Sunday, May 07, 2017

Worth a Look

Here are a few posts from last week's Greenpage that might be worth your time...

Protest Theatre. Schenkkan pushes back on a Donald Trump promise with Building the Wall

DC Theatre Scene: It’s in the air – an urgency to use theatre to get people into the conversation about what many see as our national crisis: the Trump presidency. Now Forum Theatre gets into the act presenting a National New Play Network Rolling World Premiere of Building the Wall.
I’m not sure it’s even a play. But I’m not sure that matters. The work and the conversations that it can ignite matter terribly.

Parody Protection For Fair Use Is Important: Taiwanese Man Faces Jail Time Over Parody Videos Of Movies

Techdirt: Because we talk so much about fair use here, we often likewise find ourselves talking about parody. Parody is one of the forms of content protected under fair use, and that protection is responsible for the availability of a great deal of great content. Parody tends to be equal parts humor and commentary and enjoys a long history of important speech here in America.

Nevada entertainment safety training bill draws support

Las Vegas Review-Journal: The entertainment capital of the world may soon require health and safety training for workers in the entertainment industry.

The Senate Commerce, Labor and Energy Committee on Monday heard Assembly Bill 190, which would require health and safety training for supervisors and those who work with stage props, rigging, pyrotechnics and high-voltage wiring.

How Sports Illustrated Made The First Live-Action VR Film On Everest It’s famously “there,” so a whole lot of people want to climb Mt. Everest. But the vast majority of them will never get anywhere near the peak in the Himalayas. Now virtual reality can take anyone to the top of the world’s tallest mountain.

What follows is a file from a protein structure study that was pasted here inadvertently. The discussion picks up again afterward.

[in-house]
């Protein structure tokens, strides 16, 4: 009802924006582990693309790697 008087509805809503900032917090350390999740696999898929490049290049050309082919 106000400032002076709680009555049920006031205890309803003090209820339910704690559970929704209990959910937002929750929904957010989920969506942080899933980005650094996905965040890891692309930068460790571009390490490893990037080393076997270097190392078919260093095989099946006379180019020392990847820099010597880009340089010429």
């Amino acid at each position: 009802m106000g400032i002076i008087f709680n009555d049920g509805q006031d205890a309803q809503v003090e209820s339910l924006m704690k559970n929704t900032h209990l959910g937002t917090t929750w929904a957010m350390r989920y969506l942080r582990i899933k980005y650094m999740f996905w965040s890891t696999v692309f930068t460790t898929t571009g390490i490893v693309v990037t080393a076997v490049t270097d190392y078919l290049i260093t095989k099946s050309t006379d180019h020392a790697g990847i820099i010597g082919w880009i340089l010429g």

For some time, it’s been possible to “climb” a computer-generated Everest, thanks to “Everest VR,” which lets users of high-end VR systems like the Oculus Rift and HTC Vive ascend to 29,035 feet in an entertaining, albeit facile, facsimile of the experience of summiting. Save for a scene or two in which you disappear in a fog of wind and snow, though, you don’t get much of a sense of how incredibly dangerous climbing Everest is.

Fyre Festival Disaster: Industry Vets Weigh in

Rolling Stone: Like everybody else who watched the wreckage of Fyre Festival, the "luxury" event last weekend in the Bahamas marred by shoddy housing, questionable meals and overall substandard conditions, veteran managers, agents and others in the concert business tell Rolling Stone they couldn't believe organizers neglected to supply attendees with basic food, water and lodging. Billy McFarland, who created the event with rapper Ja Rule, lamented to Rolling Stone last week that "we tried building a city out of nothing" — but those who put on Bonnaroo, Coachella and other music festivals do such a thing every year.

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